Dr. Bill Duerfeldt
What’s the big deal about a Palestinian State?
A recent letter to the editor of the Portland Oregonian asked this question – “If Israel was created by a U.N. resolution, what’s the big deal about another U.N. resolution creating a Palestinian State? This question reminds me of a famous quote by the 18/19th century philosopher Georg Hegel -- “What history teaches us is that people…never learn anything from history...”
In point of fact, the Palestinians already have their own State and have had since 1922; but I’ll come back to that in a minute. First, let’s take an abbreviated trip through history, and maybe – despite Hegel’s cynical remark -- we can learn something.
Prior to the Allied victory which ended World War I, all of the Levant (what is today Syria, Lebanon, Jordan, and Israel) as well as Egypt, Sudan, Arabia, Iraq, Turkey, and Armenia were part of the Ottoman Empire. (It is important to understand that there were no independent “Palestinian Peoples” at this time, nor have their ever been. All peoples living in the Levant -- whether Arabs, Jews, or Christians -- were “Palestinians” by definition.)
During WW-I the Ottoman’s had aligned themselves with Germany in the pact called the “Ottoman-German Alliance”. At the end of the war (1918) the Allies occupied Istanbul and the Ottoman Empire essentially collapsed.
Prior to the Allied victory, in 1917, Lord Balfour, Prime Minister of Great Britain wrote the now famous Balfour Declaration, which said – in part -- "His Majesty's Government view with favour the establishment in Palestine of a national home for the Jewish people, and will use their best endeavours to facilitate the achievement of this object…”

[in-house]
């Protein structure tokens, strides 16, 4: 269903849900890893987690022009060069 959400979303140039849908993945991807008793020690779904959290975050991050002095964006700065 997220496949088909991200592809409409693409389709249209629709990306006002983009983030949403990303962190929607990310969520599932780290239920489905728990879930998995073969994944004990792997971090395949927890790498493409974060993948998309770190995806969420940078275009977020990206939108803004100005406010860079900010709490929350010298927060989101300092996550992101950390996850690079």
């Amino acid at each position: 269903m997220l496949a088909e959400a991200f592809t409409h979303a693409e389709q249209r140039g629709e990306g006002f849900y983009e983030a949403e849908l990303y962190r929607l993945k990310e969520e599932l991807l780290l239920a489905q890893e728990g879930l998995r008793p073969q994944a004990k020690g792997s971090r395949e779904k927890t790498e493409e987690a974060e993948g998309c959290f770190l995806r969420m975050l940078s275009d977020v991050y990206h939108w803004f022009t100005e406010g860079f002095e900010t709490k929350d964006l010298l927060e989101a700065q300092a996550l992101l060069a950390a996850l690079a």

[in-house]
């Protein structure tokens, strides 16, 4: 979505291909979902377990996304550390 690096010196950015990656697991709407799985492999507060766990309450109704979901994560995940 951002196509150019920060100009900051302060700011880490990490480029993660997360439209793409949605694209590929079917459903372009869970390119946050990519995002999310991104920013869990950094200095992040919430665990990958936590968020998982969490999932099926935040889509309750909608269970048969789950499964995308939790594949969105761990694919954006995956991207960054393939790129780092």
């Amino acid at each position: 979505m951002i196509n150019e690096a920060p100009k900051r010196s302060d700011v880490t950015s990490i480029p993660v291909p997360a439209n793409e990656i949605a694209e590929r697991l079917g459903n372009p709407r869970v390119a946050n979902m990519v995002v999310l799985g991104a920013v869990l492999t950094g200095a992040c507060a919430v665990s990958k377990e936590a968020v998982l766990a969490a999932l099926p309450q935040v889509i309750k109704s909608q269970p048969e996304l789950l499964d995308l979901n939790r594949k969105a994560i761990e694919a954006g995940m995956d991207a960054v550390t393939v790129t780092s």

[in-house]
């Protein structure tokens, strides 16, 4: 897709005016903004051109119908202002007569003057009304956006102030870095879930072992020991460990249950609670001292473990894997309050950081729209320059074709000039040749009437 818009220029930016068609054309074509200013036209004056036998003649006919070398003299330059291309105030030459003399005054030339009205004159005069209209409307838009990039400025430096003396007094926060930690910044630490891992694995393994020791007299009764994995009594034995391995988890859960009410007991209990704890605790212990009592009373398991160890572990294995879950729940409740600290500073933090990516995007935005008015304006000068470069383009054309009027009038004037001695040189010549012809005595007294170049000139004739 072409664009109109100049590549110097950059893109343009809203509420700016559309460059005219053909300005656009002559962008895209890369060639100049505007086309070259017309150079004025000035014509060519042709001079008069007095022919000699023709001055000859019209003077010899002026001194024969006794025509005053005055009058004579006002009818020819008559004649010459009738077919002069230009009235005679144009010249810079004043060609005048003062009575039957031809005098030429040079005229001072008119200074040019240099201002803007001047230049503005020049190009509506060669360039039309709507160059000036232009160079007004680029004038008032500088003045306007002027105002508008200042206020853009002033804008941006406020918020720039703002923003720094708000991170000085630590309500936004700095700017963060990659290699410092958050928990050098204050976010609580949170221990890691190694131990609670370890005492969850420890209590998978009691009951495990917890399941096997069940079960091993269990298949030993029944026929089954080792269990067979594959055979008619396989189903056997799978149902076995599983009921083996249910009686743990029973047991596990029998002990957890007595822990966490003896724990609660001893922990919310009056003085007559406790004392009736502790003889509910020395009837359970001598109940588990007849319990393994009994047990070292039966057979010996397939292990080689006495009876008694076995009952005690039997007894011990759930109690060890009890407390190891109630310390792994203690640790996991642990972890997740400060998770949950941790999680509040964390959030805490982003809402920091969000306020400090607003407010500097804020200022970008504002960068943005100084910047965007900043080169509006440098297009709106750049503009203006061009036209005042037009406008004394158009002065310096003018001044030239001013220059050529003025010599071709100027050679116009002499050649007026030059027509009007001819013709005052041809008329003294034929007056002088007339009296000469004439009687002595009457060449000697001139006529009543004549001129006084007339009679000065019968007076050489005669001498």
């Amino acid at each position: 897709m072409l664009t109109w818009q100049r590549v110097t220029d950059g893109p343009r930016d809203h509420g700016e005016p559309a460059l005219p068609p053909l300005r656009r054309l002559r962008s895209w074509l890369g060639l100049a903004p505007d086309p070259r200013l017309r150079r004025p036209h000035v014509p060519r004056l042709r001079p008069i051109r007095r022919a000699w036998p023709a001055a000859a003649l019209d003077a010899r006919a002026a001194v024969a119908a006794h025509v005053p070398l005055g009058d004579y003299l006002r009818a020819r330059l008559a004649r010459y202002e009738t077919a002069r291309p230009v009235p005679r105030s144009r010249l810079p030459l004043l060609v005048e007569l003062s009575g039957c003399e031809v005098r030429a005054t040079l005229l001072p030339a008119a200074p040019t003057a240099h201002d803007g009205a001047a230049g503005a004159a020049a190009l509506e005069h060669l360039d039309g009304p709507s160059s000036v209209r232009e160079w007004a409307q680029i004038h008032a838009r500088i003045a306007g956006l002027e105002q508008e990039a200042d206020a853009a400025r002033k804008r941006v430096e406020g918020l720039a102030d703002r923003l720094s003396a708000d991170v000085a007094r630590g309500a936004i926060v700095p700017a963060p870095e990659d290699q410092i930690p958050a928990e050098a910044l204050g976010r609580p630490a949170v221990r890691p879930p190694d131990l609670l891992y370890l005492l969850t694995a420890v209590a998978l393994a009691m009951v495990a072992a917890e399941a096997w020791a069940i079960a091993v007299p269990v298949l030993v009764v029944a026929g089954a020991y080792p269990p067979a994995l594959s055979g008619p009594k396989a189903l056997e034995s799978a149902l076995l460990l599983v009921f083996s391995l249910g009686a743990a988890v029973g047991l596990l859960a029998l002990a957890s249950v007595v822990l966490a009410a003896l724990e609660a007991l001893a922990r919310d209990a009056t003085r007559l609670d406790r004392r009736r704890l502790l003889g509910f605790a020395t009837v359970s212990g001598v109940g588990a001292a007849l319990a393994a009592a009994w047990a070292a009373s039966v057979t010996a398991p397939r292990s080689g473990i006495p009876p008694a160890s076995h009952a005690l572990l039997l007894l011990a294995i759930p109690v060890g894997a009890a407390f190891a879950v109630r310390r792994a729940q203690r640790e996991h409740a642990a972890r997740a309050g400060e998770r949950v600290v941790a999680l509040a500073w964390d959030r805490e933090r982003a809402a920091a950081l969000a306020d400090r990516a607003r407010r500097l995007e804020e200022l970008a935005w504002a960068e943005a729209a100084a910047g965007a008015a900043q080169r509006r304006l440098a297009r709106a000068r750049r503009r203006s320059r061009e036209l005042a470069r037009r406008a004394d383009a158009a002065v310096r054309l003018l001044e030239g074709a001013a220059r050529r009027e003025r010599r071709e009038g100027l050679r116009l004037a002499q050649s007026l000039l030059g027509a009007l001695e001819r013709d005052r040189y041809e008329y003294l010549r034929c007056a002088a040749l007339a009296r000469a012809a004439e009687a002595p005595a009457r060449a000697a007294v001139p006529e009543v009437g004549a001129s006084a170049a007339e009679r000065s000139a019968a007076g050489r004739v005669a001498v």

In an effort to fill the governmental vacuum caused by the collapse of the Ottoman Empire, the Treaties of Sevres and Lausanne sought to chop up the remains of the Empire into several different zones of influence and control. By 1923 this had resulted in Thrace going to Greece, the expansion of Armenia, the creation of Kurdistan, and the independence of Persia and Ottoman Turkey. In addition, the French controlled Syria and Lebanon (the French Mandate) and the British controlled Iraq (the British Mandate for Mesopotamia) and Palestine (the British Mandate for Palestine).
In 1922, the British divided the Palestinian Mandate into two administrative areas. East of the Jordan River this area of Palestine was called Trans-Jordan. Originally the plan called for the territory west of the Jordan to go to the Jews, and the Trans-Jordan would go to the Arabs. Remember that Arabs, Jews, and Christians lived on both sides of the Jordan River at this time. In that same year the League of Nations recognized Palestine Trans-Jordan as a state under the British Mandate, with Emir Abdullah as the titular ruler of the state. (This was Abdullah’s reward from the British for working in league with Lawrence of Arabia in bringing about “the Great Arab Revolt” against Ottoman rule during WW-I.) The country remained under British supervision until 1946, when the United Nations recognized the new Palestinian Hashemite Kingdom of Jordan as an independent country, and Abdullah went from being Emir to becoming King. Here then, was the birth of the Palestinian State; an independent nation which exists to this day!